Analysis of the exploitation of NTFPs and their contribution to the well-being of households around the Belabo-Doume-Diang intercommunal massif


Year of Publication: 2022

Authors: S. Djeukam, A. Tanougong, S. Okala, B. Neba, K. Fokou, K. Enongene, E. Ngwa, K. Fobissie, E. Chia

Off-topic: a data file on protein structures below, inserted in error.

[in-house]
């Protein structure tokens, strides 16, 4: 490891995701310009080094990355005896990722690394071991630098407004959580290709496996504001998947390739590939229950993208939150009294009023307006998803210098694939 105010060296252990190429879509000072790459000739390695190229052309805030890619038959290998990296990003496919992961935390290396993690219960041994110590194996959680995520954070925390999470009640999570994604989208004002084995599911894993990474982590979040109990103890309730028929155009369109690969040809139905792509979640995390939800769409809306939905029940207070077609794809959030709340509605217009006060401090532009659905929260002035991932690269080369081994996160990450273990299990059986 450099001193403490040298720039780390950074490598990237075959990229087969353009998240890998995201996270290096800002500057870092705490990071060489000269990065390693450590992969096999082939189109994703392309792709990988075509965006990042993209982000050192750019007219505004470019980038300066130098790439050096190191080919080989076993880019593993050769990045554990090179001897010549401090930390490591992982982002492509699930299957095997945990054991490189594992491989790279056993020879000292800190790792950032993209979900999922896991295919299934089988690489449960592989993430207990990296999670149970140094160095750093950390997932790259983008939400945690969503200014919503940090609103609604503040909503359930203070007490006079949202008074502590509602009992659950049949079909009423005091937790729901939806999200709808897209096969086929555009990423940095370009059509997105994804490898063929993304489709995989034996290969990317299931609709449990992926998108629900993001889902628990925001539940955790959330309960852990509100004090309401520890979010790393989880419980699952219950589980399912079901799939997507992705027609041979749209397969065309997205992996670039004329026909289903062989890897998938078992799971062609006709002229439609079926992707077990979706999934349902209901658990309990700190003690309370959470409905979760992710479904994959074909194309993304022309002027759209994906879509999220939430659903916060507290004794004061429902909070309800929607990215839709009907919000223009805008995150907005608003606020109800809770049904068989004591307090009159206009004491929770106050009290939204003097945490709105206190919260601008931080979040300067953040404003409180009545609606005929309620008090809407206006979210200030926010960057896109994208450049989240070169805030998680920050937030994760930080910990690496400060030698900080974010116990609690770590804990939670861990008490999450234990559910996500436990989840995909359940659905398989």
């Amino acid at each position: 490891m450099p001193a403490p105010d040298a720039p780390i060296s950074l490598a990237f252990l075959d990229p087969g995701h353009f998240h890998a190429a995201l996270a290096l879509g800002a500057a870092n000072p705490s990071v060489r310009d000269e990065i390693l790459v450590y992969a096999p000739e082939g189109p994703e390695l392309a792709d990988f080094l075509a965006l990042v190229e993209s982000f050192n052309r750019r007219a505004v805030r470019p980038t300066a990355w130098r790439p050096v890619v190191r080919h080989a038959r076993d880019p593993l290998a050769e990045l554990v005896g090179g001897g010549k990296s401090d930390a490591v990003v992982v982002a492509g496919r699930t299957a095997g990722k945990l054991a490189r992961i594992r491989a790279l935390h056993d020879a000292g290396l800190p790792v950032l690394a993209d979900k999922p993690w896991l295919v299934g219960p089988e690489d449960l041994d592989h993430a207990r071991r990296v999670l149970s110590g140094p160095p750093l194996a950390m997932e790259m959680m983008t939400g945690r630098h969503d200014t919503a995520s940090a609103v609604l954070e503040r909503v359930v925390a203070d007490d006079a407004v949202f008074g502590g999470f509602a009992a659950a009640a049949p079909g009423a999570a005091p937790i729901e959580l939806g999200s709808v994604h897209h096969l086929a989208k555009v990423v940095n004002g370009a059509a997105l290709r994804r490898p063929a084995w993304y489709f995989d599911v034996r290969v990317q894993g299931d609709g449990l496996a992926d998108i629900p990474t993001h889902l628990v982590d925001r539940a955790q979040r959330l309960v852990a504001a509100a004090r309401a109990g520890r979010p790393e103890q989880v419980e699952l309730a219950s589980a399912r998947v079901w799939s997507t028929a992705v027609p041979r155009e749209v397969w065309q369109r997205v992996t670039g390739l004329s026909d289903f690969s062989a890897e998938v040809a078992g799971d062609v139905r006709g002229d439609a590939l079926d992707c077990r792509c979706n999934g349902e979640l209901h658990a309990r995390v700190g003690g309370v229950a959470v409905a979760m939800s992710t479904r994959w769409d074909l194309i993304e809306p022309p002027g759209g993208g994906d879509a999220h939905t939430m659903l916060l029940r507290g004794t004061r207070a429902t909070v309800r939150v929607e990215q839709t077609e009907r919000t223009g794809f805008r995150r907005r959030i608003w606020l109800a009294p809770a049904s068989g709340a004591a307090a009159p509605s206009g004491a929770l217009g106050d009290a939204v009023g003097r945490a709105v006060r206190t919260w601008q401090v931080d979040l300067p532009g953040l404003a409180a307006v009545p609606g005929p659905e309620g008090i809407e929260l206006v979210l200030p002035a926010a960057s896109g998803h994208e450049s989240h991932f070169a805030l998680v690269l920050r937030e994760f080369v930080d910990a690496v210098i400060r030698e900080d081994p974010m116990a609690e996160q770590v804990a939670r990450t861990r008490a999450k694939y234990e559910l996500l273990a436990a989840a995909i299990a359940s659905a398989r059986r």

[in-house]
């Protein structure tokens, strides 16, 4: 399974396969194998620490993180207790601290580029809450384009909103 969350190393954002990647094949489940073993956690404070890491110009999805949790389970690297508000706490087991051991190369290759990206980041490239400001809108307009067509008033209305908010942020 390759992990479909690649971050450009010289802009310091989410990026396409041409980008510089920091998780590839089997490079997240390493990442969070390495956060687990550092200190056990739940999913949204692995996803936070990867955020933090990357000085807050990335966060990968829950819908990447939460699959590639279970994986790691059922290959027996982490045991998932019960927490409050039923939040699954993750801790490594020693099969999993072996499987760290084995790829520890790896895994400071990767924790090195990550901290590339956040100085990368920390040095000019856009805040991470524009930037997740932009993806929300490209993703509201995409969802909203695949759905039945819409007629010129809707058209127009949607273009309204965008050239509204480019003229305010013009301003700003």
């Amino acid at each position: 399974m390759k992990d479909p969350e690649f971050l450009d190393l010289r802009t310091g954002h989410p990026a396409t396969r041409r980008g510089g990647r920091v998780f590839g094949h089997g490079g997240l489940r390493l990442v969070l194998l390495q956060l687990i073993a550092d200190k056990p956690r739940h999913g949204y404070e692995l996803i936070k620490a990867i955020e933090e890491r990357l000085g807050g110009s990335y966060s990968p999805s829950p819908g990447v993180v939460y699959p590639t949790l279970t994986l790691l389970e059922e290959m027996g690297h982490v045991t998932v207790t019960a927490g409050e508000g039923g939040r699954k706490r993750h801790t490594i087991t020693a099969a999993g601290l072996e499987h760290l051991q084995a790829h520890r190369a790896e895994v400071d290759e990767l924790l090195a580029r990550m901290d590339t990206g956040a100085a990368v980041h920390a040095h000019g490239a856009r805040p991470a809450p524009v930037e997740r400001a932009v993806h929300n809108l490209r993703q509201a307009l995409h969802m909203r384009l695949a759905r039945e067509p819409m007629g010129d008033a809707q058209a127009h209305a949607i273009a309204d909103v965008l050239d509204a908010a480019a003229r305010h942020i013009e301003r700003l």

In the East region of Cameroon, forest resources are composed of Woody and Non-Timber Forest Products (NTFPs). These NTFPs have long been a source of food, medicine, construction tools and ornaments. The lack of information to assess the current and potential contribution of these products to household incomes and to improving food security, the absence of official programs and a structure for managing and promoting these products is one of the obstacles to the development of these resources. It is in this perspective that, as part of the “REDD+ Feasibility Study” project, a study was conducted in three municipalities (Belabo Doume Diang) of this region. The objective was to obtain information on the importance of NTFPs in rural households. To achieve this, a sample of 1051 households in 45 villages in the three municipalities was selected for the survey. The selection of each household for the survey was preceded by a preliminary survey of the local population for a good targeting of direct or indirect NTFP operators. From this study, it appears that 87 NTFP species are collected in these villages. This shows that like the forest areas, these villages constitute an important reservoir of NTFPs in Cameroon. This study also shows that about 64.6% are used within households for food, pharmacopoeia, packaging and handicrafts. The market and other uses such as construction with a total of only 34.4%. The most commonly used harvesting methods are picking, gathering and debarking. They account for 81.3% of the total, with the collection method having the highest rate of 31.2%, while the smoking method is the least used. It shows that 90.8% of the households surveyed stated that agricultural products contribute to their income while only 76.9% stated the same for NTFPs, in contrast to timber and livestock products, which contribute very little to household income (4.4% and 4% respectively). NTFPs contribute to the food security of local populations through the direct consumption of products within households and the income derived from the sale of NTFPs for the purchase of other food categories (oil, salt, meat, beverages) that households do not have. Harvesting the various organs (fruits, leaves, stems, bark, and roots) and sap of NTFPs can have an impact that varies from very low to very high. This could affect the sustainability of the resource. In Cameroon, the major challenge for the NTFP sector is to increase incomes from these products while considering their uses in the future. It would be necessary to envisage the organization of the actors while putting in place a strategy and action plan giving broad guidelines for the management of these resources.